Seasonal Reflections II

Article by   December 2010
[Editor's note] This is the second in a series of Christmas-related postings by Carl Trueman. Several will come in this series during the month of December. The first can be read here.

The glory of Christmas is the reality of the God in human flesh; and one of the greatest aspects of this incarnation is that which found its clearest doctrinal expression in the so-called Chalcedonian Formula of 451 AD.  This rather dusty looking formula emphasized the union of the two natures, divine and human, in the one person of the Lord Jesus Christ.   While many of us instinctively recoil at the language of natures and person, as being somewhat abstract and philosophical, as taming what is really a most explosive biblical truth - that God entered history in human form -- this formula is actually the most glorious of practical truths.  Actions are, after all, things performed by persons, not natures.  Thus, Chalcedon underlines the fact that, when Jesus looked with pity on the woman with the flow of blood, we know that this was not something that his human nature did while the divine nature was somehow disengaged or hidden or even opposed to what he was doing.  No, God manifest in the flesh looked with pity upon her. God saw, God knew, God acted with mercy.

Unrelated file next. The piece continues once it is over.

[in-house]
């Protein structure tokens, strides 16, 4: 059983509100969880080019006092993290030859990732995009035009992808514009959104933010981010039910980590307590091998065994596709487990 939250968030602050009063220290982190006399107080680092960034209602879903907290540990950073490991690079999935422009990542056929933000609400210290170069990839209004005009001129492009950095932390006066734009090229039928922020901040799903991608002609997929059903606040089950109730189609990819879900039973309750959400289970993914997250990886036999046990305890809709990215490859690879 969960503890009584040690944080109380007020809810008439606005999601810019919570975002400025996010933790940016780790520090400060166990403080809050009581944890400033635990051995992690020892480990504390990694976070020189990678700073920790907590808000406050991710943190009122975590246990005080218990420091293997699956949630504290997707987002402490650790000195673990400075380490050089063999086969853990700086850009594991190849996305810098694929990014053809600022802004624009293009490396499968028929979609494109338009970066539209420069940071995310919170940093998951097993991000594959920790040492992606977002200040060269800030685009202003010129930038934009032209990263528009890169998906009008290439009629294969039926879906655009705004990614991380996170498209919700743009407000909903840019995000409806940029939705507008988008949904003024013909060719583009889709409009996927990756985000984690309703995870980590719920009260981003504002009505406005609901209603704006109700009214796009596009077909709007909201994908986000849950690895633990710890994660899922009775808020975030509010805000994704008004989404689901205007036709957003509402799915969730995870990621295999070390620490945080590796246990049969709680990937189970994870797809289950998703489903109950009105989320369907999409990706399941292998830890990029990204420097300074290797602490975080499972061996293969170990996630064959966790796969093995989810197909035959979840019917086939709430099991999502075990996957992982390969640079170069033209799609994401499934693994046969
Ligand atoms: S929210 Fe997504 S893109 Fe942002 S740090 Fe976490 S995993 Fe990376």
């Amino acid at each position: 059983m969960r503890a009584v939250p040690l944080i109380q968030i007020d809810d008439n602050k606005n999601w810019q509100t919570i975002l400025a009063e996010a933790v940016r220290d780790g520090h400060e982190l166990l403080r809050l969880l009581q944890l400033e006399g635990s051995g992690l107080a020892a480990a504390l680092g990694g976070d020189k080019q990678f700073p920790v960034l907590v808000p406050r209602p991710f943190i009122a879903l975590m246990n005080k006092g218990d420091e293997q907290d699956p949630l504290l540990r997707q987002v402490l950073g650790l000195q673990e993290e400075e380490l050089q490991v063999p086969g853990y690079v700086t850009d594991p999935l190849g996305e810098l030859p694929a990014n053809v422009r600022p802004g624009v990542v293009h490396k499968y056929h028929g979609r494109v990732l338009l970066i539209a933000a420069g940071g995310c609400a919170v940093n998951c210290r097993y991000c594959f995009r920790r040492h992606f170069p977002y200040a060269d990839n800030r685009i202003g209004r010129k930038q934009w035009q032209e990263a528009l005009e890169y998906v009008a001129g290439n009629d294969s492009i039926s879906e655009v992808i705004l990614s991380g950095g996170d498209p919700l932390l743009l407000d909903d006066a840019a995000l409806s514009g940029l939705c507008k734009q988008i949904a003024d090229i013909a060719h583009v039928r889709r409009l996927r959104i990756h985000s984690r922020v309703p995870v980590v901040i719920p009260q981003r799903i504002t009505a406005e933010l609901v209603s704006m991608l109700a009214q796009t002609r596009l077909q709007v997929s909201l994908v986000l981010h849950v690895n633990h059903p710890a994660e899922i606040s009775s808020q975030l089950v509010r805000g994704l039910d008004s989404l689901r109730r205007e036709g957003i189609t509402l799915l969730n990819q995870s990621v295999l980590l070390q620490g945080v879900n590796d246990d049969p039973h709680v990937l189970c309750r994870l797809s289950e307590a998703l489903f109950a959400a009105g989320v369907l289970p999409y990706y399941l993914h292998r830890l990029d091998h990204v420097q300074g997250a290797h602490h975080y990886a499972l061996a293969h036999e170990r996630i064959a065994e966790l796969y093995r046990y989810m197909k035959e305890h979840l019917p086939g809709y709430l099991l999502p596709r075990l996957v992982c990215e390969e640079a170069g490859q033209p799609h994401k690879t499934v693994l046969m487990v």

Because God in Christ is a person, not two people or simply two natures spookily floating in the one space, the action of Jesus revealed something deep and wonderful about God himself: the one who created all things, the one who measures the very dimensions of the universe as if they were the mere span of his hand - this God looks with pity upon a poor, nameless woman in her sufferings which, while terrible to her, were of no cosmic significance whatsoever. The same goes for Christ's reception of little children, his healing of lepers, his giving of sight to the blind, his feeding of the hungry. In every instance, God himself stoops to show kindness and mercy towards those whom the world considers as nothing.  Thus, when we read elsewhere that God cares for us, that he numbers the hairs of our heads, that he will look with pity upon us as we cry out to him in our suffering, we know we read the truth, for God himself has shown by his incarnate actions that yes, he is indeed such a God.  God cares for the nobodies of this world; the personal actions of Christ are the supreme proof of this.